Friday, January 29, 2010

Glamming Up With GlamBox Airbrush Cosmetics

I was invited to a blogger's event by GlamBox Airbrush cosmetics last week. I already chanced upon the product while I was browsing through the Rockwell sale a week prior to this and of course, I couldn't stop thinking about it for days. I wanted an airbrush set, with airbrush becoming in demand for makeup artists who do weddings and fashion shows. I'm reviving the former this year and I've done the latter a lot. So in this case, I think it's time I should include airbrush makeup in my roster of skills.

So anyway, after my shoot, from Greenmeadows, I went to Rockwell to meet fellow bloggers and check out this new baby that I have been obsessing for days that Mike and Nix are already growing tired of hearing me say, "I want an airbrush kit!"

The event was held at Astralis at Powerplant Mall, with a little corner reserved for bloggers. I had a chat with Valerie, who I met previously before and she gave me a lowdown on the airbrush kit. Plus an overview on how it works. So this is how the airbrush device looks like:

So this is the compressor. Unlike traditional airbrush compressors, this one is very compact and it weighs approximately less than 1 kg. The weight and size alone makes it perfect for travelling, so it's a plus for makeup artists who would want to maximize luggage space. Also, this device is user-friendly. All we have to worry about is the on/off switch, the plug (of course), and three settings - low, medium, and high. No need to compute and adjust for PSI settings. This makes airbrush makeup accessible to most of us, even to those who didn't go to airbrush makeup school and for makeup artists who don't like math :P. The low setting is for doing eyebrows or for hard-to reach areas. The medium setting is for blush and foundation. The high setting is for the body, like if you're doing body makeup (which I'll show you later).

So that's the compressor. Now, here's where the foundation comes out: the airbrush gun:

It connects to the compressor with a hose and that cup thing there is where you put the foundation. According to Valerie, 10 drops is good for sheer, everyday coverage. For weddings and special occasions, however, we might have to layer in more. That little knob behind the cup is what controlls the foundation. When you turn on the compressor, the only thing that comes out of the gun is air. For the foundation to come out, pull the little knob 1/4 or 1/2 of the way and not fully, so the foundation is deposited in one steady stream.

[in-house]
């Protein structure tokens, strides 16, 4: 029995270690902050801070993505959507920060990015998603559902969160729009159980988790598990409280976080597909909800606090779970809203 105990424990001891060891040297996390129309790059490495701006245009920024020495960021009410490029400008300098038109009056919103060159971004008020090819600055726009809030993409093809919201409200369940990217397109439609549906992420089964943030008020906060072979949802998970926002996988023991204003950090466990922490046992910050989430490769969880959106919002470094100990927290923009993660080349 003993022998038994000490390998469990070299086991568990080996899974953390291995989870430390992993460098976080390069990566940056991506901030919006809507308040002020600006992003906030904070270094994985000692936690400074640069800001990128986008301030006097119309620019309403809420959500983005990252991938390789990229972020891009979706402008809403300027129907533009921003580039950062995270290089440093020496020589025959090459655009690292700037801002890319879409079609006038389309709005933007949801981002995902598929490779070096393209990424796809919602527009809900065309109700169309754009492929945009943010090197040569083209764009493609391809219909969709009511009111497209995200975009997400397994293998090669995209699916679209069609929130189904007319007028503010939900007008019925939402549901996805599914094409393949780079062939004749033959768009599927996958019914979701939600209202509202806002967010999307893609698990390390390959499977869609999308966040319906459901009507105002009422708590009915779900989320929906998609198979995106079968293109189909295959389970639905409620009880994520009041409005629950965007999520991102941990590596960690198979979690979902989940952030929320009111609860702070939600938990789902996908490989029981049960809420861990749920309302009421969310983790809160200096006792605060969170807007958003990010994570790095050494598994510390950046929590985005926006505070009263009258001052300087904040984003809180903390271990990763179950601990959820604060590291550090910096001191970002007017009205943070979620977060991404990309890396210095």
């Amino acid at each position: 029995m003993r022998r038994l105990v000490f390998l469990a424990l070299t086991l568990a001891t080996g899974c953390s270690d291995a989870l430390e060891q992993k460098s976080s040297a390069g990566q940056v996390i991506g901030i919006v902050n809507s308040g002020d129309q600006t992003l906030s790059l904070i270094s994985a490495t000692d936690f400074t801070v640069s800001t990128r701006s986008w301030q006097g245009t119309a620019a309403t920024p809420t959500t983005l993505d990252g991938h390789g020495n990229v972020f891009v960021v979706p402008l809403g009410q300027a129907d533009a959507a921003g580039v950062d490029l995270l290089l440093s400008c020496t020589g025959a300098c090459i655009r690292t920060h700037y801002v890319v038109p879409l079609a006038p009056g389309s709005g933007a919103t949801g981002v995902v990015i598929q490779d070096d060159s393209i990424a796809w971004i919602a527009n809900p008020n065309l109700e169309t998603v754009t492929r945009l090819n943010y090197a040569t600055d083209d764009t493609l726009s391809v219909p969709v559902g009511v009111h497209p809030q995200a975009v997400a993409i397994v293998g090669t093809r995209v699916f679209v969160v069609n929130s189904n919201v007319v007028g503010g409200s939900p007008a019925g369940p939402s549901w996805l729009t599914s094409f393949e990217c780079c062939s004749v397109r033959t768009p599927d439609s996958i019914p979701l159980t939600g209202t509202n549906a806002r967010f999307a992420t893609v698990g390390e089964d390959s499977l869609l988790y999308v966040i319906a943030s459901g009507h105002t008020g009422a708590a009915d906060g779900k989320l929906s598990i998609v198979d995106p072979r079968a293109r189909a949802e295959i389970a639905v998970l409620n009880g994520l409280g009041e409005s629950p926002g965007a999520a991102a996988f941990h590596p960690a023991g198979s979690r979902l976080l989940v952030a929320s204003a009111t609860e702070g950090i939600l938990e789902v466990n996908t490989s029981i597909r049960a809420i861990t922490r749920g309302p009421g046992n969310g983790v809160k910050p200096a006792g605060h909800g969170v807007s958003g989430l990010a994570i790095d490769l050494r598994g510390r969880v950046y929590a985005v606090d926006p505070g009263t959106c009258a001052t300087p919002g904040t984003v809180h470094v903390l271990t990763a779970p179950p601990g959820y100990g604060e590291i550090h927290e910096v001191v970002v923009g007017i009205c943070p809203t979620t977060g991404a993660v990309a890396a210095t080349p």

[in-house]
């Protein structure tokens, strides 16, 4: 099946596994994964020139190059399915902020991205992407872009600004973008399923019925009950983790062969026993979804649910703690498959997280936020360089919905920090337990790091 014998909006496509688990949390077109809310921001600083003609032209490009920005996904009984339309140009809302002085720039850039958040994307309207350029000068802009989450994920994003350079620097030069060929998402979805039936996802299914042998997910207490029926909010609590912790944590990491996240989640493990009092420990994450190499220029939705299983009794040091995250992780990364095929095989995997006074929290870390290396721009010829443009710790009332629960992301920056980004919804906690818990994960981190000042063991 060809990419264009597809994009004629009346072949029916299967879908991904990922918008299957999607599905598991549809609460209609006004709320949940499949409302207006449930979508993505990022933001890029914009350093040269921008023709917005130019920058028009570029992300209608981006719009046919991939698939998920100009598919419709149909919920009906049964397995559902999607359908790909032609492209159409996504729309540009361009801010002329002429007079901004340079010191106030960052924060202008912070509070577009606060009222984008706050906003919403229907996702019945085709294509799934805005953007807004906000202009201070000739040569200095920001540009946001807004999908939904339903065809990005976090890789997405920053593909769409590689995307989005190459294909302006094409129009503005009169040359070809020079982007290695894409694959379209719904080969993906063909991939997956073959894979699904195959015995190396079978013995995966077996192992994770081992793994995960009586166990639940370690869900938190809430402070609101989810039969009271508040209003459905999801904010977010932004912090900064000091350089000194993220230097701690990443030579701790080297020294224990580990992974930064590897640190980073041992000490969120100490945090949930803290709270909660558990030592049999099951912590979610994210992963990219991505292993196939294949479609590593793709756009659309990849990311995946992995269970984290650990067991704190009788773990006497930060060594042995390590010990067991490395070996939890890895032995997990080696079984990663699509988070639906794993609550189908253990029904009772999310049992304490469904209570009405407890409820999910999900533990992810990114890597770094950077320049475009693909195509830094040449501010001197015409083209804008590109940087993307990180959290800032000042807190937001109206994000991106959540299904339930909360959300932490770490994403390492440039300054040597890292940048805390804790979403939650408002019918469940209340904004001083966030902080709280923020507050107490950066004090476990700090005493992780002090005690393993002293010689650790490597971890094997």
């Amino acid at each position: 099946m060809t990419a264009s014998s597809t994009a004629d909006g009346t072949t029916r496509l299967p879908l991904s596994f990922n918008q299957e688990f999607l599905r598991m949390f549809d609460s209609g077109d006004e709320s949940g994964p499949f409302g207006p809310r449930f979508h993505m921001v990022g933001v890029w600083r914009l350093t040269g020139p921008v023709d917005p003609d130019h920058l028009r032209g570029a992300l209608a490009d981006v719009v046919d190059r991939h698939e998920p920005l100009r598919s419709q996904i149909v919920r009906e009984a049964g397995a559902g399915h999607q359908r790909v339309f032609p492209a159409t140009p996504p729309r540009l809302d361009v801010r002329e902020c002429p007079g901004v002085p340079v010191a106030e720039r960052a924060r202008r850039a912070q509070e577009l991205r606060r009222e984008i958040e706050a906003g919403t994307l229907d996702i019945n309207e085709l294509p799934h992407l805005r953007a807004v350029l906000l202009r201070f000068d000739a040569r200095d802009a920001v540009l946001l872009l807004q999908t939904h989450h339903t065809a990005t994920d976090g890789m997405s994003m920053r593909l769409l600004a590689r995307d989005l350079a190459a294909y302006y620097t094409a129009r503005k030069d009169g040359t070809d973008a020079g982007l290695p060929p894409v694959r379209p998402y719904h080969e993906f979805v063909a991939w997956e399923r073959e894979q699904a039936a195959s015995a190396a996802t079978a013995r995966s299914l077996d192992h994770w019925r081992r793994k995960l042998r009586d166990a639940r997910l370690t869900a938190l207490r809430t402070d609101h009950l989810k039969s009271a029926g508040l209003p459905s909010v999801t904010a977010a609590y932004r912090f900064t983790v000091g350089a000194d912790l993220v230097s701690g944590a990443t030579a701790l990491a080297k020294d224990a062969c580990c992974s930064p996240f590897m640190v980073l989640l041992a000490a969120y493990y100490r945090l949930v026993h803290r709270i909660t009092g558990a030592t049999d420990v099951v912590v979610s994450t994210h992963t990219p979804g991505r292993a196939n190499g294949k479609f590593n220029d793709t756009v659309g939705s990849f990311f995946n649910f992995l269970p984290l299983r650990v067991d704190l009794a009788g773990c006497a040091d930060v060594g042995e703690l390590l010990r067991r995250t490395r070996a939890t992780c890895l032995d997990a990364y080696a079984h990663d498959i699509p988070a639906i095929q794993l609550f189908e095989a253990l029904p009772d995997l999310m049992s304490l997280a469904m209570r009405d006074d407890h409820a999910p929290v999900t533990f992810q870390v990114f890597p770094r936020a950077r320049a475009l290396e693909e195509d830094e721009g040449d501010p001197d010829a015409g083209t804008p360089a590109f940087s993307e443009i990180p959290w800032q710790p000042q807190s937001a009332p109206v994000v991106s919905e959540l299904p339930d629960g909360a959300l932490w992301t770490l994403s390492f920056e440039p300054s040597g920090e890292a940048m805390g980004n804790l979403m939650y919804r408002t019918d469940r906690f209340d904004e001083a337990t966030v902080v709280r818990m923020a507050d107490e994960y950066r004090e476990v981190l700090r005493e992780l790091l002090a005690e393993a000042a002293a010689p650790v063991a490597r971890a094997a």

Speaking of foundation, here they are:

GlamBox has 4 shades of silicone-based airbrush foundation, three in yellow undertones and one in a reddish undertone. Aside from foundation, they also have two shades of blush and one water-based luminizer. These are formulated for airbrush makeup use. Airbrush foundation is different from the traditional foundation we use with a brush or sponge since they are thinner and watery. Traditional foundation would just clog up the gun (and we wouldn't want that, right?). Take a look at the swatches:

From L-R: St. Tropez, Cannes, and Florence (all yellow undertone)

Blush colors: Malibu (light pink), and Cancun (dark rose pink)

As you can see, these are watery and thinner as compared to our traditional foundation that we buy in our favorite makeup counters. These go through the airbrush gun without clogging.

So after we were introduced to the product, we were given a chance to try out the airbrush foundation for ourselves. We had a willing model, Jane. Without makeup, Jane already has flawless skin, with minimal pores and lines. She removed her makeup with wipes while Nikki primed up her face with makeup primer. According to Sophie, it's adviseable to use makeup primer with airbrush makeup because it does hit the pores.

Jane all primed up and ready for a makeover. :)

Sophie proceded to do airbrush foundation on Jane. Airbrush makeup was done in circular motion and making sure to hit all areas evenly. To further fine-tune the makeup, a concealer brush is used to blend the makeup to make it look like "second skin".

Before setting the makeup, I tried putting blush on Jane. Putting blush was trickier, as I had to make sure both cheeks were even and the blush ends up on where blush is supposed to end up. Now why airbrush blush before powder? Because airbrush blush is also liquid, and if I set the makeup with powder, makeup is bound to cake. After blending the airbrush blush, I couldn't let Jane leave like that so I completed her makeup. Doing makeovers make me happy too after all. :) I just did a simple look on her, just to make her look fresh. After that.... I wanted to up the amp by adding some Luminizer on her neck and arms, since she had an event to go to after.

And that's me, airbrushing Jane. See? The airbrush gun and I are already friends for the first time I used it. And that's without reading any manuals. GlamBox took away my fear from airbrush devices. BAMBI WANT! WANT! WANT! :P

So here's Jane all glammed up:

According to Jane, the makeup didn't feel too heavy or cakey on her. I like the fact that it looked like skin instead of makeup, and she looked glowing afterwards.

For those interested to order, GlamBox Airbrush Cosmetics is available at their website at or you could check the product at the Suesh Showroom and Studio, 2F 34 Wilson St. Greenhills, San Juan, MM.

1 comment:

Velire said...

Hi, I stumbled upon your blog and i must say. I am inlove. :) I love reading various things and well in this case your post on airbrush makeup made me go "oooh.."

The result was indeed WOW, she does look beautiful and it doesn't look at all cakey. :)

Can't wait to read more of your posts. :)